Instead, the statutory right the Plaintiffs are enforcing is a product of Congress's Article I authority to ensure the proper functioning of government through accountability and transparency. See U.S. CONST. Art. I, § 8, cl. 18. That authority includes the power to create an individual right to obtain information, including from federal agencies. The Freedom of Information Act ("FOIA"), 5 U.S.C. § 552, the Federal Advisory Committee Act, 5 U.S.C. app. 2 § 10(b), the Federal Election Campaign Act, 52 U.S.C. § 30104(b), the Endangered Species Act, 16 U.S.C. § 1539(c), the Government in the Sunshine Act, 5 U.S.C. § 552b, and the Privacy Act, 5 U.S.C. § 552a(d)(1), are all examples of statutes that create such a right. And under these statutes, "[a]nyone whose request for specific information has been denied has standing to bring an action[.]" Zivotofsky ex rel. Ari Z. v. Secretary of State , 444 F.3d 614, 617–618 (D.C. Cir. 2006) (discussing FOIA, Government in the Sunshine Act, and Federal Advisory Committee Act); see also, e.g. , Public Citizen v. Department of Justice , 491 U.S. 440, 449, 109 S.Ct. 2558, 105 L.Ed.2d 377 (1989) (Federal Advisory Committee Act); FEC v. Akins , 524 U.S. 11, 21, 118 S.Ct. 1777, 141 L.Ed.2d 10 (1998) (Federal Election Campaign Act); Friends of Animals v. Jewell , 824 F.3d 1033, 1040–1041 (D.C. Cir. 2016) (Endangered Species Act); cf. Doe v. Chao , 540 U.S. 614, 624–625, 124 S.Ct. 1204, 157 L.Ed.2d 1122 (2004) (observing that anyone who suffers an "adverse effect" from a violation of the Privacy Act "satisfies the injury-in-fact and causation requirements of Article III standing").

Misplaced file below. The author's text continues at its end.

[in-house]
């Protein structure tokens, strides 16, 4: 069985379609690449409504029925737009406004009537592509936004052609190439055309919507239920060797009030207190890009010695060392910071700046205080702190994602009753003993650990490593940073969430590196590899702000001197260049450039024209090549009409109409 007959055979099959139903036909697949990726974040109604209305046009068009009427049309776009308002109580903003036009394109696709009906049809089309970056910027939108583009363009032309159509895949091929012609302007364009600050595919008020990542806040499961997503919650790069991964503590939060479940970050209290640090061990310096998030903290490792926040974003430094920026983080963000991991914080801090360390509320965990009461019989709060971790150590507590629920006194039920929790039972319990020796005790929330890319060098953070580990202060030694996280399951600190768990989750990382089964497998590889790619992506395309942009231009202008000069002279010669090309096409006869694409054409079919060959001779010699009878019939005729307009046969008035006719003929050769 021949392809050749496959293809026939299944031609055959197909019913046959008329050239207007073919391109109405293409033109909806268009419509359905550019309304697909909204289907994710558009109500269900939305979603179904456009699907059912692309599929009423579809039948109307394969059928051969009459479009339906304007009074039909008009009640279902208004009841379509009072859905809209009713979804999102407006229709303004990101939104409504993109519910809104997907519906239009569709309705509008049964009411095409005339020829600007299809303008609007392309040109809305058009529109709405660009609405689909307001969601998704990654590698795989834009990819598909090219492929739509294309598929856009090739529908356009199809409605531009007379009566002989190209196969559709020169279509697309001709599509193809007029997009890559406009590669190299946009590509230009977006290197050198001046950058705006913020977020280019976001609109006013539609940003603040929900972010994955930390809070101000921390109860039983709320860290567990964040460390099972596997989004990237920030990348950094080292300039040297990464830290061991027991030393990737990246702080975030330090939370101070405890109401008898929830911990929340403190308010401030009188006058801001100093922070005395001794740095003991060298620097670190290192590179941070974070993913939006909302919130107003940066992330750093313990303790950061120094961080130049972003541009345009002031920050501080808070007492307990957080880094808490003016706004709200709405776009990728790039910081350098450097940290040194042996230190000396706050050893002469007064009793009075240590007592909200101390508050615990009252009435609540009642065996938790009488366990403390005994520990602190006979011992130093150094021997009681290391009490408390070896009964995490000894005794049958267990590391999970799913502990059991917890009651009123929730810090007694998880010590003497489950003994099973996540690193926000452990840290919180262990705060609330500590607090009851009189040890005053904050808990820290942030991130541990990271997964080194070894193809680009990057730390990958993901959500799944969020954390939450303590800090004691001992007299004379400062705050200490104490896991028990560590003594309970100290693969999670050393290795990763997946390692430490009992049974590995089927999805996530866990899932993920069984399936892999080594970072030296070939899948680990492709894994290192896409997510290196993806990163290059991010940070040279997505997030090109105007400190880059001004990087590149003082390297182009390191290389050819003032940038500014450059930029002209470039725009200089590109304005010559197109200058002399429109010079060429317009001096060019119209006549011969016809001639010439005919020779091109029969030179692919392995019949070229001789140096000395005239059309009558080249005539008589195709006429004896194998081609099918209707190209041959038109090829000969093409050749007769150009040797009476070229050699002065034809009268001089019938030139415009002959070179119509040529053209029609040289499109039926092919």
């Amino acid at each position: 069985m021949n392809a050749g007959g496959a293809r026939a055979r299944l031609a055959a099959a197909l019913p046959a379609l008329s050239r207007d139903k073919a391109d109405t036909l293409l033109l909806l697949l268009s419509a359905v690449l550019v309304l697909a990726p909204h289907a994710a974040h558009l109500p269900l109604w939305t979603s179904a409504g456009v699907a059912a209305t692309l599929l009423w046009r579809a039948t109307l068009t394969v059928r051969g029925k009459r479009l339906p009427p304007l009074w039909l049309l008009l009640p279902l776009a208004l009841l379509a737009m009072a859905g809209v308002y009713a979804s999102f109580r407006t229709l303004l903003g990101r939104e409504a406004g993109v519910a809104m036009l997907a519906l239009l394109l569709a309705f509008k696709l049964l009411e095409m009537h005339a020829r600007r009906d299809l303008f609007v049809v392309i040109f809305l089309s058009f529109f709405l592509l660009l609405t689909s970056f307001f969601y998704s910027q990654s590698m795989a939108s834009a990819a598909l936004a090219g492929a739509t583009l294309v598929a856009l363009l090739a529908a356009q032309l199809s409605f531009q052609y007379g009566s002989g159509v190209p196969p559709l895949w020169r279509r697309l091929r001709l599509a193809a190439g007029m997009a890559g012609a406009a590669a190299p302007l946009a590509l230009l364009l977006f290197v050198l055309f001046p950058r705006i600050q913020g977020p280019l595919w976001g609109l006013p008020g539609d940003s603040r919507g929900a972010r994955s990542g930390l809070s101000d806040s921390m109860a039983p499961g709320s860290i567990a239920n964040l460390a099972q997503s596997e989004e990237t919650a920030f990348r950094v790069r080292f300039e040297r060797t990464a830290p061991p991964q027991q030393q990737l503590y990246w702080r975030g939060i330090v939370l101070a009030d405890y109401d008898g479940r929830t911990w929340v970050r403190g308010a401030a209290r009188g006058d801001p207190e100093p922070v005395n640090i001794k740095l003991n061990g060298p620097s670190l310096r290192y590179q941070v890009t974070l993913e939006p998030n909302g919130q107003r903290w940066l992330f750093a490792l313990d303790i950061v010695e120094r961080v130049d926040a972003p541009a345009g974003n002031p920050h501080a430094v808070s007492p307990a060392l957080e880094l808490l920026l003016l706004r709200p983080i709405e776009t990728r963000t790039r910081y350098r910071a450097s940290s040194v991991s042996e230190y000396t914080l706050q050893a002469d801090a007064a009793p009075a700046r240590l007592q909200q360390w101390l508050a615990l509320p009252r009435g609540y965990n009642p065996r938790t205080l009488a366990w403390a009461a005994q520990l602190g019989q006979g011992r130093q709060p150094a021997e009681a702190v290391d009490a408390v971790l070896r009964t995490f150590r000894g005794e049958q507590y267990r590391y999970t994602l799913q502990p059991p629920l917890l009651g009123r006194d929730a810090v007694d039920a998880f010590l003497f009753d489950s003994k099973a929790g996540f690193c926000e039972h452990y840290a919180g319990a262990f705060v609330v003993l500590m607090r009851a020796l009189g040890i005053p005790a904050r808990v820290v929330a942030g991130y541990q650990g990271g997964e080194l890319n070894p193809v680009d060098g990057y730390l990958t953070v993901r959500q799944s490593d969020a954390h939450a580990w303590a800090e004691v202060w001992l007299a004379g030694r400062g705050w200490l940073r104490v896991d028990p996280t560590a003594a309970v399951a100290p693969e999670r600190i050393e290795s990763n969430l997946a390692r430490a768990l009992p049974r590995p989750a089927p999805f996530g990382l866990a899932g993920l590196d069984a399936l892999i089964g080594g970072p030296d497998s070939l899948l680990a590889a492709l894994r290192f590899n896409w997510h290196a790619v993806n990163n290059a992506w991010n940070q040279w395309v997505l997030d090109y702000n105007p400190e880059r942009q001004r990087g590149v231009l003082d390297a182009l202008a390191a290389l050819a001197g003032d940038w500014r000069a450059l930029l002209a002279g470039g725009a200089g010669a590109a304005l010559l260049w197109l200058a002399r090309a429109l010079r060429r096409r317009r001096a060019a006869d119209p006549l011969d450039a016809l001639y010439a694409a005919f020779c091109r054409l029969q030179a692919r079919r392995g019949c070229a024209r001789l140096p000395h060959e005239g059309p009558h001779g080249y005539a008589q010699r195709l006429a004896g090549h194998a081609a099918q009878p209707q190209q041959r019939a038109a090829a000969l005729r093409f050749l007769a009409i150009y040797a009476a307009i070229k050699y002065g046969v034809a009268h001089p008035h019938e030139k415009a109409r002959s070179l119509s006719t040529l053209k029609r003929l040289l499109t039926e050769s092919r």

Section 2954 "is on all fours, for standing purposes, with the informational right conferred by those other statutes." Maloney , 984 F.3d at 61. And there is no dispute that Plaintiffs are among those in whom Section 2954 invests an informational right. So their Article III standing is no different from the standing of individuals to enforce other statutory rights to information in the federal government's possession. In other words, Section 2954 fits the tradition of numerous other information-disclosure statutes and, like many of them, is a product of Congress's Article I authority to enact statutes creating a right to obtain information from federal agencies about their taxpayer-funded activities, not some exercise of an implicit power to investigate.1